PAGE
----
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I'm currently working on a compiler project using llvm. I have followed various tutorials to the point where I have a parser to create a syntax tree and then the tree is converted into an llvm Module using the provided IRBuilder.

My goal is to create an executable, and I am confused as what to do next. All the tutorials I've found just create the llvm module and print out the assembly using Module.dump(). Additionally, the only documentation I can find is for llvm developers, and not end users of the project.

If I want to generate machine code, what are the next steps? The llvm-mc project looks like it may do what I want, but I can't find any sort of documentation on it.

Perhaps I'm expecting llvm to do something that it doesn't. My expectation is that I can build a Module, then there would be an API that I can call with the Module and a target triple and an object file will be produced. I have found documentation and examples on producing a JIT, and I am not interested in that. I am looking for how to produce compiled binaries.

I am working on OS X, if that has any impact.

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3 Answers 3

up vote 6 down vote accepted

Use llc -filetype-obj to emit a linkable object file from your IR. You can look at the code of llc to see the LLVM API calls it makes to emit such code. At least for Mac OS X and Linux, the objects emitted in such a manner should be pretty good (i.e. this is not a "alpha quality" option by now).

LLVM does not contain a linker (yet!), however. So to actually link this object file into some executable or shared library, you will need to use the system linker. Note that even if you have an executable consisting of a single object file, the latter has to be linked anyway. Developers in the LLVM community are working on a real linker for LLVM, called lld. You can visit its page or search the mailing list archives to follow its progress.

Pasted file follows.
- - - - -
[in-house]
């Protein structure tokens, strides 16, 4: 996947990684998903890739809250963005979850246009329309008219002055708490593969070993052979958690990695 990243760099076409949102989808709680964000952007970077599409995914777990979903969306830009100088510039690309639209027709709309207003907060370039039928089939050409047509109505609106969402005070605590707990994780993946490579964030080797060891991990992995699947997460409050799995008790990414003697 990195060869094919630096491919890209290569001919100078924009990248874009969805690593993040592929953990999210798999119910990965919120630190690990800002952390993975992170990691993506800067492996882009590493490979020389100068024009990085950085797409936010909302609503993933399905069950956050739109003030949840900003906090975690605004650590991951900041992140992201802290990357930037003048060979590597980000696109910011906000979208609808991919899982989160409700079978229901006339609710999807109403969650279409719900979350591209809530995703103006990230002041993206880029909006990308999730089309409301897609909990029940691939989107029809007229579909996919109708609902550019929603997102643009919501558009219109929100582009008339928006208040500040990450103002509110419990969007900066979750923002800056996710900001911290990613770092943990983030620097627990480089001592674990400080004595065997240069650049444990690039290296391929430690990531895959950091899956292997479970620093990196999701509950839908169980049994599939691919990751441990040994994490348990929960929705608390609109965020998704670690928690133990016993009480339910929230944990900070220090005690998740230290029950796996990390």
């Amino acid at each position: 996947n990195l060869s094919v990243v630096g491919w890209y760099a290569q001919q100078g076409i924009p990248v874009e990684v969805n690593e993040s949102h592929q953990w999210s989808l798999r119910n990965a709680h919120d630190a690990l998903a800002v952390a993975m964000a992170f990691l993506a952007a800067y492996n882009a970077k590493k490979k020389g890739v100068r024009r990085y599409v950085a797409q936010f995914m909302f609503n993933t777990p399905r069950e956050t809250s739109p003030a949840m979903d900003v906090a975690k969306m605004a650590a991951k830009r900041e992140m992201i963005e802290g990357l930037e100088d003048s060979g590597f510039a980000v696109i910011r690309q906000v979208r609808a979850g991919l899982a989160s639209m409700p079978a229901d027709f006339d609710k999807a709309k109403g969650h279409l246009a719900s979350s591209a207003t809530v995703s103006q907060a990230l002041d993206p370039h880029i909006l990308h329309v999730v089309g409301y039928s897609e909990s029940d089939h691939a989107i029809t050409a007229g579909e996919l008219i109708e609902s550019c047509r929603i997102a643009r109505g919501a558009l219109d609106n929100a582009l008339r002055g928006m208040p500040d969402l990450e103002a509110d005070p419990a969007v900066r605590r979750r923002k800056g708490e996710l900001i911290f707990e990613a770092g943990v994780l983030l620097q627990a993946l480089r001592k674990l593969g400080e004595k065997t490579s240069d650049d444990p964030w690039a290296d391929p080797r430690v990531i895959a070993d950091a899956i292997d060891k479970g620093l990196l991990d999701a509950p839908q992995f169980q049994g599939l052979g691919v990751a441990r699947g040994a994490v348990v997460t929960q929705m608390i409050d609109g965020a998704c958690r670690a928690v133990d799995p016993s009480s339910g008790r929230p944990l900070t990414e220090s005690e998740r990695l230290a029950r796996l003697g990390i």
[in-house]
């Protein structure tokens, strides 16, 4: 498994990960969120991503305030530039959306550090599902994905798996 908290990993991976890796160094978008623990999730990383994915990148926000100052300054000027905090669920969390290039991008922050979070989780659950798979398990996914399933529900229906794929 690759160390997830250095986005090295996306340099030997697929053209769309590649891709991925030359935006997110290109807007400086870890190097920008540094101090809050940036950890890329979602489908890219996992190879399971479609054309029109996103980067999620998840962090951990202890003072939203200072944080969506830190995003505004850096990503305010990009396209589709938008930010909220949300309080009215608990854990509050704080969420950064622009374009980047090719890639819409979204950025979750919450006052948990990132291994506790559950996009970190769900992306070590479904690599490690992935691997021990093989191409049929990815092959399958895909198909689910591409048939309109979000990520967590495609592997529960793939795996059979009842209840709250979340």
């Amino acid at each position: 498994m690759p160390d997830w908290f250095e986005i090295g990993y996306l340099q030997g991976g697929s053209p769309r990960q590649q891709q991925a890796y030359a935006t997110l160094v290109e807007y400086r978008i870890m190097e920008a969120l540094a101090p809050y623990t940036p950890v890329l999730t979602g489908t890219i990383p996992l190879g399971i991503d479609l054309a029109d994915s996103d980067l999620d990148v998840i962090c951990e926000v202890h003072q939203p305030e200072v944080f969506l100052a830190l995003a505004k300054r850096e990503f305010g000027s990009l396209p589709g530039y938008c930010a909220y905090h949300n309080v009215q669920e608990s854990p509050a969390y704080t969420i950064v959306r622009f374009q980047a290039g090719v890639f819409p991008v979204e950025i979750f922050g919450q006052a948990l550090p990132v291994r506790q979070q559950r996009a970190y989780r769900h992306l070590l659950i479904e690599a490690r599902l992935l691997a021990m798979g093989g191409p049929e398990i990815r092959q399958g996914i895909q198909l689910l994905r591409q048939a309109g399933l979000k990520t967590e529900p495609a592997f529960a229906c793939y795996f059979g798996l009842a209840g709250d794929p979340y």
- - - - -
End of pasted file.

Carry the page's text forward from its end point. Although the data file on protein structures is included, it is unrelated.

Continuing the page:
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As you can read on the llc guide, it is indeed intended to just generate the assembly, and then "The assembly language output can then be passed through a native assembler and linker to generate a native executable" - e.g. the gnu assembler (as) and linker (ld).

So the main answer here is to use native tools for assembling and linking.

However, there's experimental support for generating the native object directly from an IR file, via llc:

-filetype      - Choose a file type (not all types are supported by all targets):
    =asm         -   Emit an assembly ('.s') file
    =obj         -   Emit a native object ('.o') file [experimental]

Or you can use llvm-mc to assemble it from the .s file:

-filetype      - Choose an output file type:
    =asm         -   Emit an assembly ('.s') file
    =null        -   Don't emit anything (for timing purposes)
    =obj         -   Emit a native object ('.o') file

I don't know about linkers, though.

In addition, I recommend checking out the tools/bugpoint/ToolRunner.h file, which exposes a wrapper combining llc and the platform's native C toolchain for generating machine code. From its header comment:

This file exposes an abstraction around a platform C compiler, used to compile C and assembly code.

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To run the example BrainF program, compile it and run:

echo ,. > test.bf
./BrainF test.bf -o test.bc
llc -filetype=obj test.bc
gcc test.o -o a.out

then type a single letter and press Enter. It should echo that letter back to you. (That's what ,. does.)

The above was tested with LLVM version 3.5.0.

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